Office affairs start with a virtual X

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Whether it’s a casual ‘X’ on the bottom of an email, a double ‘XX’ at the end of a text – both men and women say a virtual kiss is often interpreted as a green light for romance.

A new British survey has found that while many electronic kisses are initially included without an agenda, recipients don’t always see it that way. “People are still not sure how to interpret Xs,” UK dating expert Helen Crydon told the Daily Mail. Some 86% of office workers said they had innocently put a “kiss” in emails to colleagues, yet the survey also found 55% of women and 60% of men who had engaged in an office romance said it had been sparked by X’s in messages.

According to another dating expert, Brandon Wade, there’s a lot to be learned about the etiquette of modern dating through the study of texts, emails and online interaction. “[A virtual kiss] allows couples to establish intimacy much more quickly and freely express exactly what they want. That has to be a good thing,” Wade said.

Those with a habit of including a virtual kiss should think twice though. Thoughtlessly including a virtual kiss can lead to unwanted attention, and about 35% of women and 25% of men reported their virtual kisses as being wrongly interpreted as sexual. According to Crydon, while electronic kisses are clearly a great way of quickly establishing intimacy, it’s for this same reason users should ensure they only write an ‘X’ to someone they would kiss in real life.

A recent survey conducted by mobile network Three for International Kissing Day last month also discovered that almost half of all office workers said they found receiving virtual kisses from their co-workers awkward.

A further one in four people said they felt obliged to return the sign of affection – even if they did not really feel inclined to do so.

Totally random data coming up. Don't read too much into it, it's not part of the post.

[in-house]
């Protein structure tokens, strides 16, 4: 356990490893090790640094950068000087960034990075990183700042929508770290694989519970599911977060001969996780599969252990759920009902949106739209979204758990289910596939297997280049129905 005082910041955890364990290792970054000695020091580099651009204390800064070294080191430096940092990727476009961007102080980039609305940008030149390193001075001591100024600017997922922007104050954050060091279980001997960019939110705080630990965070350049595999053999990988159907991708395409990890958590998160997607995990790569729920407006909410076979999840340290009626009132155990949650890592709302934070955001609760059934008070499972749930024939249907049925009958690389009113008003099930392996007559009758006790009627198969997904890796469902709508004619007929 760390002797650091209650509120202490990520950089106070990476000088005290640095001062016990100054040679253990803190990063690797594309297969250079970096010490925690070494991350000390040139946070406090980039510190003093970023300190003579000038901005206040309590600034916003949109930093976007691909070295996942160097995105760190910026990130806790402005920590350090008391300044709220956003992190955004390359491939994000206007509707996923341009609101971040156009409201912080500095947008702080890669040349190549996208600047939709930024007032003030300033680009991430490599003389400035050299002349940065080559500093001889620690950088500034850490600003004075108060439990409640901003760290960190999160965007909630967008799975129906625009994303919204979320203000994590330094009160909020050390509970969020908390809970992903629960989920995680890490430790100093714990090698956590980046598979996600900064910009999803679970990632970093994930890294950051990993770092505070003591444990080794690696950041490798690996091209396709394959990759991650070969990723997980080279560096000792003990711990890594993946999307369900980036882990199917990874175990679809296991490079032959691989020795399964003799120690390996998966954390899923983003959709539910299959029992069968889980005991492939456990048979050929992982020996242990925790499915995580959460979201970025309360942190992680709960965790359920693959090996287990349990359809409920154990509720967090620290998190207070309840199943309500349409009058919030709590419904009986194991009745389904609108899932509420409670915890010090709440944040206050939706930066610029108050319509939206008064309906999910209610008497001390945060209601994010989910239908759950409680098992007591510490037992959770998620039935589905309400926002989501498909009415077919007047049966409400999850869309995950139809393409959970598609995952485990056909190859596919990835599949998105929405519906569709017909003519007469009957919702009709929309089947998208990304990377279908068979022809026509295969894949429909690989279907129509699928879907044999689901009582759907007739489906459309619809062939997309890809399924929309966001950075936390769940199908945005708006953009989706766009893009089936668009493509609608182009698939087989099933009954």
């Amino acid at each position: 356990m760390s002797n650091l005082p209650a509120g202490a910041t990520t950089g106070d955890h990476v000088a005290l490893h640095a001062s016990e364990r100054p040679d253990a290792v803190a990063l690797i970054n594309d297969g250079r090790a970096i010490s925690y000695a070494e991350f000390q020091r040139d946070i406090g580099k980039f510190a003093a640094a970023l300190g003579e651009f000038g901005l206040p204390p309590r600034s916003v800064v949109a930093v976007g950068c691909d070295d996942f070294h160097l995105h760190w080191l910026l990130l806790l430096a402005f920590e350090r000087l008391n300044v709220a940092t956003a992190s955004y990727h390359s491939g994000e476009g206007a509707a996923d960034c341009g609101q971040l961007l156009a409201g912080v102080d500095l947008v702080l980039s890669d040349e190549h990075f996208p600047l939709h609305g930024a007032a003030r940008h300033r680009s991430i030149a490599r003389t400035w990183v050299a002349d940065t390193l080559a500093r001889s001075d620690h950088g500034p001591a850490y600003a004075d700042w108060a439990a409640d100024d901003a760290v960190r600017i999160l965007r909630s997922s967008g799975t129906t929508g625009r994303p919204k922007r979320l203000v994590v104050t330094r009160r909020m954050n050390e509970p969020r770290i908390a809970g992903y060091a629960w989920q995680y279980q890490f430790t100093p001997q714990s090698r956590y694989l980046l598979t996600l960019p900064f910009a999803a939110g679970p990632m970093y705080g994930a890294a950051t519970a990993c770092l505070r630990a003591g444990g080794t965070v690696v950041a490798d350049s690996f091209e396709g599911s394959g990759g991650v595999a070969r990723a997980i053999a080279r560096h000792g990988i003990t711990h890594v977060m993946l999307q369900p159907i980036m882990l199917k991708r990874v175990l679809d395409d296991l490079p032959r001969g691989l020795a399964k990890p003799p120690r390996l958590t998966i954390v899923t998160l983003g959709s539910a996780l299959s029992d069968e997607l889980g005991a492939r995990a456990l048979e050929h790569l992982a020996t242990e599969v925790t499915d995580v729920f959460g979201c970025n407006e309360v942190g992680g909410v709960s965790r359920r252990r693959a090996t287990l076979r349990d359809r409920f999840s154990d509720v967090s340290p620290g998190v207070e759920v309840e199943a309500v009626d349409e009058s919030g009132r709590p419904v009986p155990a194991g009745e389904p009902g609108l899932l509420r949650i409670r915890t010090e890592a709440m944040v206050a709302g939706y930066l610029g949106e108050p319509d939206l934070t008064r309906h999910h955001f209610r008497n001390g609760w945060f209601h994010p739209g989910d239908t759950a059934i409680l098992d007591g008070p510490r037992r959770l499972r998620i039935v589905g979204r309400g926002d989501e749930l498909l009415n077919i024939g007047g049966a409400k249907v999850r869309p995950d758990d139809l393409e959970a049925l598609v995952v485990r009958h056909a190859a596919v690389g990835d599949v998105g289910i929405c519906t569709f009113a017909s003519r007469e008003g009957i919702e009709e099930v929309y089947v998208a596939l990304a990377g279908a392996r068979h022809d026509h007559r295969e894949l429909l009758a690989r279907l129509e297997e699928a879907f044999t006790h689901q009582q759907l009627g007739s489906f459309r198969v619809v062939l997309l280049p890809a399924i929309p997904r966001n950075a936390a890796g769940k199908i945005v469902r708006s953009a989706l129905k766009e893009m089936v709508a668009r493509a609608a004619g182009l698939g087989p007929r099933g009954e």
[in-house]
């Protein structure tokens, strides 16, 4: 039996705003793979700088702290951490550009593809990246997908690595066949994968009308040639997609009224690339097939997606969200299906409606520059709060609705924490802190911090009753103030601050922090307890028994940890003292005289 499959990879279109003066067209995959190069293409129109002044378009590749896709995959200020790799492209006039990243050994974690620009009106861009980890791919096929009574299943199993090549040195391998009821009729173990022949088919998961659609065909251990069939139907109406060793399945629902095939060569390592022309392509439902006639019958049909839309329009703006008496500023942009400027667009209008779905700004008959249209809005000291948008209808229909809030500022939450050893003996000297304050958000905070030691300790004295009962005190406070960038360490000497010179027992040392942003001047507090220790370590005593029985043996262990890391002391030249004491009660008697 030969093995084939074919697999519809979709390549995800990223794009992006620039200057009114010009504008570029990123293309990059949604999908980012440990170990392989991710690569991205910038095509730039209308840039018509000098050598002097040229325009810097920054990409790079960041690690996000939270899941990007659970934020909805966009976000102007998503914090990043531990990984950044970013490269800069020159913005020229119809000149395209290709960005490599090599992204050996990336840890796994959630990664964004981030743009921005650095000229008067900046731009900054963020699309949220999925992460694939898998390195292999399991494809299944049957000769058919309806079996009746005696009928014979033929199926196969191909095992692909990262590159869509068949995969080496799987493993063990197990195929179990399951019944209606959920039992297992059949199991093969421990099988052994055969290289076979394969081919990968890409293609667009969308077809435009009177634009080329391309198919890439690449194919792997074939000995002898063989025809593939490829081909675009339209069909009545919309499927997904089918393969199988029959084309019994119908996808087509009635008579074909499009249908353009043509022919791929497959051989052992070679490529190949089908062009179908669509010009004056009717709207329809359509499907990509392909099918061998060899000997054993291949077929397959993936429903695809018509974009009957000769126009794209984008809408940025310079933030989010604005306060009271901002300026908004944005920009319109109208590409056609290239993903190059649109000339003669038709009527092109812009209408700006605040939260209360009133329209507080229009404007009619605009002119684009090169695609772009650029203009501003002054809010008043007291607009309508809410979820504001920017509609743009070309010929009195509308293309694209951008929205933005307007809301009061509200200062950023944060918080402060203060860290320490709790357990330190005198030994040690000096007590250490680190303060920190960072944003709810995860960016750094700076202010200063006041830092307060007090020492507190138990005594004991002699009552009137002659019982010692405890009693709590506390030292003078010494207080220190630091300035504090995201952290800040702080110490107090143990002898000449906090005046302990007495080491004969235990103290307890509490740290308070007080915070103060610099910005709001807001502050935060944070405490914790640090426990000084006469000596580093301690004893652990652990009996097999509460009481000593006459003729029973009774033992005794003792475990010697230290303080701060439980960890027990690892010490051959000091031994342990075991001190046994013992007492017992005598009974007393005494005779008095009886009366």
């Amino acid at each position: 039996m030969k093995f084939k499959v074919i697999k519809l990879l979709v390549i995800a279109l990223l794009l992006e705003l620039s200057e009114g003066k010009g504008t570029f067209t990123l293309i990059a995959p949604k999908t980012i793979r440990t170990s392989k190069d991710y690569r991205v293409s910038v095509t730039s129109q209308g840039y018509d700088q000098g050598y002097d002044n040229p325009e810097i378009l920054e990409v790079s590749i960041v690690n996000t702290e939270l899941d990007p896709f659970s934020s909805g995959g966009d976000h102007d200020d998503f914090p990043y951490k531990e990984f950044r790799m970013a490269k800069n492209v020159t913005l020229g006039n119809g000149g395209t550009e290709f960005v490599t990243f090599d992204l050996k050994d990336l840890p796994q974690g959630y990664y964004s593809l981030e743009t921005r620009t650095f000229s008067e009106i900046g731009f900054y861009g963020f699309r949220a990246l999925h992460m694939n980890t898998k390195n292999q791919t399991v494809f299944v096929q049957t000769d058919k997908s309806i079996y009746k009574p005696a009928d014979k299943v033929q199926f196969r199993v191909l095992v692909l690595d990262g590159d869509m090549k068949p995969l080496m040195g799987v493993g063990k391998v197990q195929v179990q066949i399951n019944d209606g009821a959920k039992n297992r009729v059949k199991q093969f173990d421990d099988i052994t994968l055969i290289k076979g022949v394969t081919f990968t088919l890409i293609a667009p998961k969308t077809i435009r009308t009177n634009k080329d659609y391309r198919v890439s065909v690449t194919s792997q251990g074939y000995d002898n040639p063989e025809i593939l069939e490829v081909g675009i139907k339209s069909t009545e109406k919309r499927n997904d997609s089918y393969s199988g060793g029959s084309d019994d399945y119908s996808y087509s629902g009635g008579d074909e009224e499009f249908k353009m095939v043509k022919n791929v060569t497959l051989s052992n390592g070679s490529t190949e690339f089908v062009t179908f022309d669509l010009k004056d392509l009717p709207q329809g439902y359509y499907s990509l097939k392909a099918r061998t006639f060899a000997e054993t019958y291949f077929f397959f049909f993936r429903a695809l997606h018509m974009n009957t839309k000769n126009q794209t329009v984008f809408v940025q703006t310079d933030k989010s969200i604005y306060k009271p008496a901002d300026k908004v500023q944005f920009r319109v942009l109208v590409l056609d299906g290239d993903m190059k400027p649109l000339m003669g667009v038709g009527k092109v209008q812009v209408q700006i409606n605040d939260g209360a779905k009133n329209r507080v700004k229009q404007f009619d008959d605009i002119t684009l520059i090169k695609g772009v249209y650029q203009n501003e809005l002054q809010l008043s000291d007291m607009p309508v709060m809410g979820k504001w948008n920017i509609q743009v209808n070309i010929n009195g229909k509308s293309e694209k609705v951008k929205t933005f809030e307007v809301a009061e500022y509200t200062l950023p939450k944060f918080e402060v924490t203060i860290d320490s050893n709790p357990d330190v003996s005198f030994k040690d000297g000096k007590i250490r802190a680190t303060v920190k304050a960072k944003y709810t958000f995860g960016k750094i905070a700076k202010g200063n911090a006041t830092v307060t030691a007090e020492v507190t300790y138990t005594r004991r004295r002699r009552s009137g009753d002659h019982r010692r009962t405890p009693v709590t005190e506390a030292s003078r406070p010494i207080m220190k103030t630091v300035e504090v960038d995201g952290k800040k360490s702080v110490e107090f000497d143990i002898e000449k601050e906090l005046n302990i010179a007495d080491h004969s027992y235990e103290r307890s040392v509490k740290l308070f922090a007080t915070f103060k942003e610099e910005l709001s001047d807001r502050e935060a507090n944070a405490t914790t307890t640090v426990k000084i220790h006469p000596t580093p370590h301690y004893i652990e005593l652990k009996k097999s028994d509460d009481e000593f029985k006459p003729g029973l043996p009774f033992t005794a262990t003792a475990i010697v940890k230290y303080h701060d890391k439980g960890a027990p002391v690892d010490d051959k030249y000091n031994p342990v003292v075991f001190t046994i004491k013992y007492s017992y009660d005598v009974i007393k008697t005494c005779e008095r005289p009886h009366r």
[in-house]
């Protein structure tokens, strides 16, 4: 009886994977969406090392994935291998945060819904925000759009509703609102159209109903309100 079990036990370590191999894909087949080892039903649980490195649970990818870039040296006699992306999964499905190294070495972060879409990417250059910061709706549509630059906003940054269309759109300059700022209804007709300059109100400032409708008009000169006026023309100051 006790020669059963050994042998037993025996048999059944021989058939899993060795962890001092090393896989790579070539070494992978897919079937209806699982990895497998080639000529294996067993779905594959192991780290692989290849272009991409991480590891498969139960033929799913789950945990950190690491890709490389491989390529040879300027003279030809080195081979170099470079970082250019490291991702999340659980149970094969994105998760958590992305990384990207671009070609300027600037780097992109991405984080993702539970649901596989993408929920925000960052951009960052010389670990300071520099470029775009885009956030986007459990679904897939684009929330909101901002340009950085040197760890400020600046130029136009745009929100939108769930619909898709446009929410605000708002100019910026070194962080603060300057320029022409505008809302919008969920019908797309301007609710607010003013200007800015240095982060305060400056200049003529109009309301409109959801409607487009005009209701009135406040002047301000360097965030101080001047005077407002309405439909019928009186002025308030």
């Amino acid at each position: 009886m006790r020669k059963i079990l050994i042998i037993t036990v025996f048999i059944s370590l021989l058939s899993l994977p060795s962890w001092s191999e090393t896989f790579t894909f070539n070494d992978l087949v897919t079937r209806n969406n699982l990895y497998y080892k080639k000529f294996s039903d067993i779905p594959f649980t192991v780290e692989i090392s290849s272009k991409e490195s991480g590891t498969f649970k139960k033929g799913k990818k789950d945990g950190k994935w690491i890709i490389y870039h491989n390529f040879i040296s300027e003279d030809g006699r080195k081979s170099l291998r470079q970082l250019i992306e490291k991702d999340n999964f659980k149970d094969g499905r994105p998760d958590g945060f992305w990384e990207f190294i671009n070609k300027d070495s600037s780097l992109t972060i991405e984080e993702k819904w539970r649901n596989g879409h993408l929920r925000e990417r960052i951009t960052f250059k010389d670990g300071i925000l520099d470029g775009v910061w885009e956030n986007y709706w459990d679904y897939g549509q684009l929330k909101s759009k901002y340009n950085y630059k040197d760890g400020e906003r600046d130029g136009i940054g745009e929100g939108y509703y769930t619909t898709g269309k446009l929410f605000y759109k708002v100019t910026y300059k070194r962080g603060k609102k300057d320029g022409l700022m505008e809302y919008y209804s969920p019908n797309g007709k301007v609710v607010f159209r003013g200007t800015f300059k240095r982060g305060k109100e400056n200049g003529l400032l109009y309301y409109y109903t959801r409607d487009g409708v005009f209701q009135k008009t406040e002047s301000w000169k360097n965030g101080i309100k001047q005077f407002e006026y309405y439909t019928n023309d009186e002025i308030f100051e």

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  • Jeanne Martinson on 2012-09-01 2:49:21 AM

    This is unfortunately one of the outcomes of our tech lazy communication style. If you appreciate someone's work, valued their efforts, enjoyed their company - use all the letters - and avoid the potential of miscommunication. Just because XOXO has become to be a quick way of spreading positive emotions, doesn't mean we should take the chance of it being misinterpreted. Take a couple extra seconds and skip the quick emotional symbols! Your workplace relationships deserve nothing less.

  • BB on 2012-09-05 3:52:37 AM

    I have never once sent a business email with an "X" or "XO" on the end of it, nor have I ever received one (and I am a warm person who gets along well with nearly everyone). In my view, there is no place for this in business, so it would leave seem very strange to me to receive an email from a co-worker or business contact with this tagged on the end. It would certainly cause me serious concern about the other person's intentions. This should be reserved for personal emails to people you know well (family and close friends). If your intention is to start a relationship, do it outside of the office...

  • D. Gordon on 2012-09-08 3:32:51 AM

    I agree these activities should not enter
    the office environment.

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